Measuring school level attributable risk to support school-based HPV vaccination programs

C. Vujovich-Dunn, H. Wand, J. M.L. Brotherton, H. Gidding, J. Sisnowski, R. Lorch, M. Veitch, V. Sheppeard, P. Effler, S. R. Skinner, A. Venn, C. Davies, J. Hocking, L. Whop, J. Leask, K. Canfell, L. Sanci, M. Smith, M. Kang, M. Temple-SmithM. Kidd, S. Burns, L. Selvey, D. Meijer, S. Ennis, C. Thomson, N. Lane, J. Kaldor, R. Guy

Research output: Contribution to journalArticlepeer-review

1 Citation (Scopus)

Abstract

Background: In Australia in 2017, 89% of 15-year-old females and 86% of 15-year-old males had received at least one dose of the HPV vaccine. However, considerable variation in HPV vaccination initiation (dose one) across schools remains. It is important to understand the school-level characteristics most strongly associated with low initiation and their contribution to the overall between-school variation. 

Methods: A population-based ecological analysis was conducted using school-level data for 2016 on all adolescent students eligible for HPV vaccination in three Australian jurisdictions. We conducted logistic regression to determine school-level factors associated with lower HPV vaccination initiation (< 75% dose 1 uptake) and estimated the population attributable risk (PAR) and the proportion of schools with the factor (school-level prevalence). Results: The factors most strongly associated with lower initiation, and their prevalence were; small schools (OR = 9.3, 95%CI = 6.1–14.1; 33% of schools), special education schools (OR = 5.6,95%CI = 3.7–8.5; 8% of schools), higher Indigenous enrolments (OR = 2.7,95% CI:1.9–3.7; 31% of schools), lower attendance rates (OR = 2.6,95%CI = 1.7–3.7; 35% of schools), remote location (OR = 2.6,95%CI = 1.6–4.3; 6% of schools,) and lower socioeconomic area (OR = 1.8,95% CI = 1.3–2.5; 33% of schools). The highest PARs were small schools (PAR = 79%, 95%CI:76–82), higher Indigenous enrolments (PAR = 38%, 95%CI: 31–44) and lower attendance rate (PAR = 37%, 95%CI: 29–46).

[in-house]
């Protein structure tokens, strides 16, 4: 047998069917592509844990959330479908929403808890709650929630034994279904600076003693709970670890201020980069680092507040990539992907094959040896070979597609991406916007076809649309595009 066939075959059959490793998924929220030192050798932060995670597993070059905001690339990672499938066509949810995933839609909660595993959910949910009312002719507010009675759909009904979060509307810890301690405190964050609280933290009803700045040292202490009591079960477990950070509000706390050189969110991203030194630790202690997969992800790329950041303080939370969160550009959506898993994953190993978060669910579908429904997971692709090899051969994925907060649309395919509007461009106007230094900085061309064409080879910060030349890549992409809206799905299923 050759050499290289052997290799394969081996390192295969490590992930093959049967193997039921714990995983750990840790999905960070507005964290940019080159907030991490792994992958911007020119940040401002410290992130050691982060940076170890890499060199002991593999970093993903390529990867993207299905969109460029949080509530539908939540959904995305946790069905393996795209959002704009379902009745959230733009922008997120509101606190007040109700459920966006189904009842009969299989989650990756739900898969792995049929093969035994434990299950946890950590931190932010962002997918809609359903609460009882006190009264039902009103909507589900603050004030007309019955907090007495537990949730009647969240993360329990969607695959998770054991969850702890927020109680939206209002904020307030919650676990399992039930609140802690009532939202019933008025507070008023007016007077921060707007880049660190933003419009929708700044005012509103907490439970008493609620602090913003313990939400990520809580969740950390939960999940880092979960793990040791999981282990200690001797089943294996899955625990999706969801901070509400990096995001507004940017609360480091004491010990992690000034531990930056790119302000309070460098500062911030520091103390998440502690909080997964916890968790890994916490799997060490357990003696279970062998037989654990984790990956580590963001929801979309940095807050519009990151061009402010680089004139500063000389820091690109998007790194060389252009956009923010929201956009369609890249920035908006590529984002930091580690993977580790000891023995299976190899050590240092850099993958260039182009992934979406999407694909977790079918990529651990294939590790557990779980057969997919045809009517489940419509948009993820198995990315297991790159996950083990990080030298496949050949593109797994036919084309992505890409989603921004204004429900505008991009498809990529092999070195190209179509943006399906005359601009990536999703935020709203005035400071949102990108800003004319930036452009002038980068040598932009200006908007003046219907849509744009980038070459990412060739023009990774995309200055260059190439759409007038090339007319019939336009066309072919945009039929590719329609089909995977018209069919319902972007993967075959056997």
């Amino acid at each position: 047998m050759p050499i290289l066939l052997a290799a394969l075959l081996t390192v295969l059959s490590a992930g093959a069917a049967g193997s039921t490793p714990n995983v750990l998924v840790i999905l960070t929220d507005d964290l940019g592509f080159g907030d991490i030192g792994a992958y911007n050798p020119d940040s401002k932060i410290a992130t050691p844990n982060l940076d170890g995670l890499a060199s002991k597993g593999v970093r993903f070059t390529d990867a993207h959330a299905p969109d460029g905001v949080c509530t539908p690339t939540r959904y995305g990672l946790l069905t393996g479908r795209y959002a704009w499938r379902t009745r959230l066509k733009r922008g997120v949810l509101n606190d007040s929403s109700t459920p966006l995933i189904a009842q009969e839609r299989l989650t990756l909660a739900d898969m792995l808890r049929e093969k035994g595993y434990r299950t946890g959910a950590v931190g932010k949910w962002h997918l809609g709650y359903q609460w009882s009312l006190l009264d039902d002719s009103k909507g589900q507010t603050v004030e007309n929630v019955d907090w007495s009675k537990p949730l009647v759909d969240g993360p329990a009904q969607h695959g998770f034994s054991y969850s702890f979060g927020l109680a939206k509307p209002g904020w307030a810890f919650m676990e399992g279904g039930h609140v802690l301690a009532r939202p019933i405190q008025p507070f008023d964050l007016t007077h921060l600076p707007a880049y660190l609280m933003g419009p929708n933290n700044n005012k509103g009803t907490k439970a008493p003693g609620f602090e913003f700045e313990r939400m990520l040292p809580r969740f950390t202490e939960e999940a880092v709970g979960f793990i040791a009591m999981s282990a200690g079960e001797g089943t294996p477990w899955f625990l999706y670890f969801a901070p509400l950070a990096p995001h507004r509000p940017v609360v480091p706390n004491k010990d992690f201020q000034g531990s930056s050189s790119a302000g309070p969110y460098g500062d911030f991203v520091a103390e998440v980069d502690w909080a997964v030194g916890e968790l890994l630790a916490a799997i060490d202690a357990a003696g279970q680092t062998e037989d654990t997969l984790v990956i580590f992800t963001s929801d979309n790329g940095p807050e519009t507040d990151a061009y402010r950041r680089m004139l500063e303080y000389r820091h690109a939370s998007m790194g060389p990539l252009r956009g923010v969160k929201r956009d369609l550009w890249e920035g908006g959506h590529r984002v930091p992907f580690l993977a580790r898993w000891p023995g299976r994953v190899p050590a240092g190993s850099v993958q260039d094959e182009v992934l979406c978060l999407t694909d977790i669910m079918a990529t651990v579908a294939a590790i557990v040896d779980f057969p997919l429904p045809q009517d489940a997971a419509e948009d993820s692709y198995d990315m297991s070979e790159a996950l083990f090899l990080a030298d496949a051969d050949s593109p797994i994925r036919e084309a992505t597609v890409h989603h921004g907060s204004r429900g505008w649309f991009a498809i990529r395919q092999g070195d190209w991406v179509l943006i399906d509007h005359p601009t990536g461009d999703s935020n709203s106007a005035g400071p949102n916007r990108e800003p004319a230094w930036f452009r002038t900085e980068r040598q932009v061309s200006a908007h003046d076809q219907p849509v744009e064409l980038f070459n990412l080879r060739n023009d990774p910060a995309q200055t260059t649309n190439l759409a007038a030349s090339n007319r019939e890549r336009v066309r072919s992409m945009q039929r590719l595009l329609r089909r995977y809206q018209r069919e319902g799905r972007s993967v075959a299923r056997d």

Conclusion: This analysis suggests that initiatives to support schools that are smaller, with a higher proportion of Indigenous adolescents and lower attendance rates may contribute most to reducing the variation of HPV vaccination uptake observed at a school-level in these jurisdictions. Estimating population-level coverage at the school-level is useful to guide policy and prioritise resourcing to support school-based vaccination programs.

Original languageEnglish
Article number822
Number of pages10
JournalBMC Public Health
Volume22
Issue number1
DOIs
Publication statusPublished - 25 Apr 2022

Keywords

  • Cervical cancer
  • Health equity
  • HPV vaccines
  • Immunisation programs
  • Primary prevention
  • School-based

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